This problem has a name: the paradox of automation. It applies in a wide variety of contexts, from the operators of nuclear power stations to the crew of cruise ships, from the simple fact that we can no longer remember phone numbers because we have them all stored in our mobile phones, to the way we now struggle with mental arithmetic because we are surrounded by electronic calculators. The better the automatic systems, the more out-of-practice human operators will be, and the more extreme the situations they will have to face. The psychologist James Reason, author of Human Error, wrote: “Manual control is a highly skilled activity, and skills need to be practiced continuously in order to maintain them. Yet an automatic control system that fails only rarely denies operators the opportunity for practicing these basic control skills … when manual takeover is necessary something has usually gone wrong; this means that operators need to be more rather than less skilled in order to cope with these atypical conditions.”(1) –emphasis is mine

At this point, you’re probably wondering what this has to do with pharmacy. I’m getting to that.

I’ve been a pharmacist for the past 20 years, but have only been involved on the periphery for the past ten. I was an IT pharmacist from 2007 to 2010, a product manager at Talyst from 2010 to 2013, and an independent pharmacist consultant from 2013 to 2016. Recently I re-entered the pharmacy workforce as a staff pharmacist. Besides realizing that the day-to-day operations of an acute care pharmacy are basically unchanged, I noticed that new pharmacists – those that are fresh out of school with less than two or three years of acute care experience – are risk averse, lack creativity, don’t think outside the box, and lack the willingness to make expert judgment calls. In a nutshell, they are missing the very qualities necessary to qualify them as professionals in the healthcare field.

Pharmacists are relied upon, and paid well, to make tough decision, take on risk and responsibility, and come up with creative solutions to difficult medication-related problems. A trained monkey can perform most pharmacist-related work tasks when things are going exactly as planned.(2) It is only when things get complicated that pharmacists are there to apply a unique skillset to the problem. Unfortunately, I have witnessed a decline in the ability of new pharmacists to apply these skills to complex situations.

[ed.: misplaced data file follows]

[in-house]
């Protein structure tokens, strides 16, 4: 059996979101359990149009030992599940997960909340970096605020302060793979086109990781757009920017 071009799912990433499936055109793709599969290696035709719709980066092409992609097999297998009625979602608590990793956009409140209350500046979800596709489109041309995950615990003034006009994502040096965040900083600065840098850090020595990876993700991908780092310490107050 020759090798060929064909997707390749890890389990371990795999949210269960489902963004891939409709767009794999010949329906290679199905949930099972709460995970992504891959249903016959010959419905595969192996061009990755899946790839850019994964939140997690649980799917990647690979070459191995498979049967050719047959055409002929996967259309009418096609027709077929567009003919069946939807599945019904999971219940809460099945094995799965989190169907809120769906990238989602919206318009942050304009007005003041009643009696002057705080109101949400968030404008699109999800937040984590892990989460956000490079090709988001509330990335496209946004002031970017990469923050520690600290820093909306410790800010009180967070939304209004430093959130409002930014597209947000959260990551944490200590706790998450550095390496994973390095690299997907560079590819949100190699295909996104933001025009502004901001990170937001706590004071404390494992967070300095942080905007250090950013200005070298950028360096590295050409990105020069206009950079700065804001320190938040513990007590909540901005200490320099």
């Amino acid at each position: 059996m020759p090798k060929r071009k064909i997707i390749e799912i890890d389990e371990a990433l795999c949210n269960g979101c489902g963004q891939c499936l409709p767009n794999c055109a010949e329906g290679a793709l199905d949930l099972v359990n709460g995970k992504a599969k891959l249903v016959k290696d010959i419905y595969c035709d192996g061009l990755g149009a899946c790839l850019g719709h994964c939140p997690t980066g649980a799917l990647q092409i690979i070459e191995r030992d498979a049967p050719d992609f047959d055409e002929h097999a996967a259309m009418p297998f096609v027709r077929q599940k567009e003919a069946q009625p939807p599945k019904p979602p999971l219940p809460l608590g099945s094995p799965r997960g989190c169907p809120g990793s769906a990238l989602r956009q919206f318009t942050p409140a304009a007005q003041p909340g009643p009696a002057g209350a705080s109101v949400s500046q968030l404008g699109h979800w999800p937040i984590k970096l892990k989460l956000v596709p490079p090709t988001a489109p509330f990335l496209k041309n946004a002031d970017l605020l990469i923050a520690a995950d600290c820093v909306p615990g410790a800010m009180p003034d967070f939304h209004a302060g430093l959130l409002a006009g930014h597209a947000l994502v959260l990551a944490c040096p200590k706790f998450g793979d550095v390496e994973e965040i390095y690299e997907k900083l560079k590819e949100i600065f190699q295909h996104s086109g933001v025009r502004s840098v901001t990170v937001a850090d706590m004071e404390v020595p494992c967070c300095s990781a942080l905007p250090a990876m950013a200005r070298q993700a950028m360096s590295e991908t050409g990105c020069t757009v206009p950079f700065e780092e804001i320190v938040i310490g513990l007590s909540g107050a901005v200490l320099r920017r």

The cause of this decline is a bit of a mystery to me. I’ve speculated often as to the cause. It’s certainly not for a lack of intelligence. The new pharmacists I have met over the past year are certainly bright enough. It’s not the schools, or at least I hope it’s not the schools. The curriculum’s I’ve seen are more than adequate.  Is it a lack of experience? I’m sure that plays a part, but it doesn’t explain the lackluster willingness to problem solve. Could it be my age? I mean, every pharmacist I’ve ever met thinks their generation did it better than the current generation. Maybe there’s a little bit of truth to that, but I don’t think that explains everything I’ve seen.  No, it’s something else.

It wasn’t until I read the Guardian article cited above that things started to come together in my mind. It’s clear that the paradox of automation is playing a role. Better systems and more technology have led to fewer opportunities to practice basic skills that are necessary for pharmacists to perform at a high level. Smartphones and computer software have taken the place of a pencil and calculator. Strict protocol-driven care has taken the place of common sense and logic. But that doesn’t explain everything, especially when you consider how unautomated pharmacies are. It’s no exaggeration when I say that pharmacy practice is at least ten years behind in the technology race. No, the problem cannot be blamed entirely on the paradox of automation. There’s more to it.  Something more insidious. Something hidden in plain sight, but unseen. And that is the ever increasing number of pharmacy regulations and the proliferation of complex policies and procedures heaped on pharmacy practice.

Our overreliance on data and algorithms is eroding away at pharmacist’s ability to judge things for themselves and depriving them of decision-making opportunities.

Gary Klein, a psychologist who specializes [sic] in the study of expert and intuitive decision-making, summarises [sic] the problem: “When the algorithms are making the decisions, people often stop working to get better. The algorithms can make it hard to diagnose reasons for failures. As people become more dependent on algorithms, their judgment may erode, making them depend even more on the algorithms. That process sets up a vicious cycle. People get passive and less vigilant when algorithms make the decisions.” - emphasis is mine